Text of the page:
Attorneys for Alston, who was elected in 2010 with a storied background but has since been the subject of repeated controversy, vowed to appeal Tuesday’s verdict. They argued that the charges of theft and misconduct in office were built on hearsay and ambiguous statements to investigators by Alston’s assistant.
Under the Maryland Constitution, elected officials are automatically suspended from office at the time of sentencing if convicted of a crime that is related to their public duties and has a potential penalty of incarceration. Once a conviction becomes final, the office-holder must step down and can be reinstated only if the conviction if reversed.
During the week-long trial, Rayshawn Ford, 25, testified that she in fact had done legislative work for Alston in January 2011, the delegate’s first month in office, working out of a district office in Lanham that was maintained inside Alston’s suite of law offices.
But prosecutors sought to discredit Ford’s testimony, arguing that she changed her story out of loyalty to Alston, whom she described as her “mentor” and “role model.” Investigators testified that Ford told them Alston was paying her with legislative funds for legal work done at her cash-strapped law firm.
“We’re very pleased with the verdict,” State Prosecutor Emmet C. Davitt said. “Elected officials are entrusted with public resources, and they’re not for personal use.”
Rauof M. Abdullah, an attorney for Alston, described his client as “devastated” by the verdict, which came after close to five hours of jury deliberations
“This is not a settled matter,” Abdullah said. “All of our rights have not been exhausted.”
Alston declined to talk to reporters Tuesday.
She received a good deal of attention at the time of her 2010 election because she had been among the 59 grade-school students from humble backgrounds in Seat Pleasant that Washington Bullets owner Abe Pollin and a friend had helped go to college.
Alston again made headlines a few months into office after she withdrew her support in dramatic fashion from a same-sex marriage bill that she had previously agreed to co-sponsor. (This year, she voted for the measure on the House floor.)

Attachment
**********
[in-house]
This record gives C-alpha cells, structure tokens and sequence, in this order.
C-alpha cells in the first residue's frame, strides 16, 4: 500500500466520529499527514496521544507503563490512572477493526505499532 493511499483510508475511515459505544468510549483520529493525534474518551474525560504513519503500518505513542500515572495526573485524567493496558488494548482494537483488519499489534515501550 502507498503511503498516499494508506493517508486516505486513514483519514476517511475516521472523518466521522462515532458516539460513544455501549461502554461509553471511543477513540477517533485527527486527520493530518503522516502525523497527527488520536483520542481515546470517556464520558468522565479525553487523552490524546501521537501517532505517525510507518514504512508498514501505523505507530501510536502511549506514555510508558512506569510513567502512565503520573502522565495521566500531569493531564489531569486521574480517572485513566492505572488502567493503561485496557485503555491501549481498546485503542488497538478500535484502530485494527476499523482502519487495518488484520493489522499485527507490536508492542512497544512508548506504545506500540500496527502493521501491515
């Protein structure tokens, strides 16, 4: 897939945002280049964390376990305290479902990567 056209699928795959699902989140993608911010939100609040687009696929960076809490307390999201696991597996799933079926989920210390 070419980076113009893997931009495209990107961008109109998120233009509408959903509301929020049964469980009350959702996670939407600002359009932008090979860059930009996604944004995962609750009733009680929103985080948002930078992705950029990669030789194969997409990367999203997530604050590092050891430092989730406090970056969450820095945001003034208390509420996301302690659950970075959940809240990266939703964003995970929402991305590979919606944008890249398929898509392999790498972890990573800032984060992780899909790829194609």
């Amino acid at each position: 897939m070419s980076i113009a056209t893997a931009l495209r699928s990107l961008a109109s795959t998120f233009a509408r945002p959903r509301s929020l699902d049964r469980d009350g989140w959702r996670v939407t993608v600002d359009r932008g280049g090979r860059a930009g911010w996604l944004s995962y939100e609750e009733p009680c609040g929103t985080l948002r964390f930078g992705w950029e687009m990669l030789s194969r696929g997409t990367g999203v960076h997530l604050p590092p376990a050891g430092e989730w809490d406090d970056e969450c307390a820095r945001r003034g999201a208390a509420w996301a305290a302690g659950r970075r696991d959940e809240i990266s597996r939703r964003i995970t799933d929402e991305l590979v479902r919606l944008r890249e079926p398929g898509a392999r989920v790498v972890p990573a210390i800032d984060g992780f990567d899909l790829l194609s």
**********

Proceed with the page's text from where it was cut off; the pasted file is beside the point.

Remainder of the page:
Defense lawyers claimed out of court that Alston’s first switch on gay nuptials and her later objections to a congressional redistricting plan offered by Gov. Martin O’Malley (D) fueled prosectors’ interest in her — a notion Davitt vigorously denied.
“She has essentially been hounded by this office,” Abdullah said after Tuesday’s verdict.
Alston faces up to 18 months of incarceration, a $500 fine and restitution on the theft charge. The penalty for misconduct in office is an unspecified sanction that can include incarceration.
The prosecution largely built its case around testimony from its investigators, as well as evidence that cast doubt on claims made by Ford and other Alston aides.
James Goff, the fiscal operations officer for the Maryland Department of Legislative Services, testified that Alston did not register a district office until January 2012, a year after Ford was paid with legislative funds.
Alicia Adams, an aide to Del. Jay Walker (D-Prince George’s), told the jury that she was not aware that Alston had a district office and that she had never heard of Ford. Alston and Walker share an office suite in Annapolis.
A bank officer also testified that Alston’s law firm bounced 49 checks during 2010. Prosecutors alleged that Alston used General Assembly funds to pay Ford $10 an hour because of financial troubles at Alston’s law firm.
The defense case featured a current legislative aide to Alston, as well as a former one. Both testified that Ford performed legislative work for Alston in her legislative district office in Lanham. The prosecution elicited testimony that both were friendly with Alston and had known her for some time.
In its rebuttal case, the prosecution also presented an employee of the General Assembly who testified that Alston did not have official stationery available bearing the address of her district office before February 2011. That was intended to discredit defense witnesses who said Ford’s duties included sending out letters from the district office on Alston’s stationery in January 2011.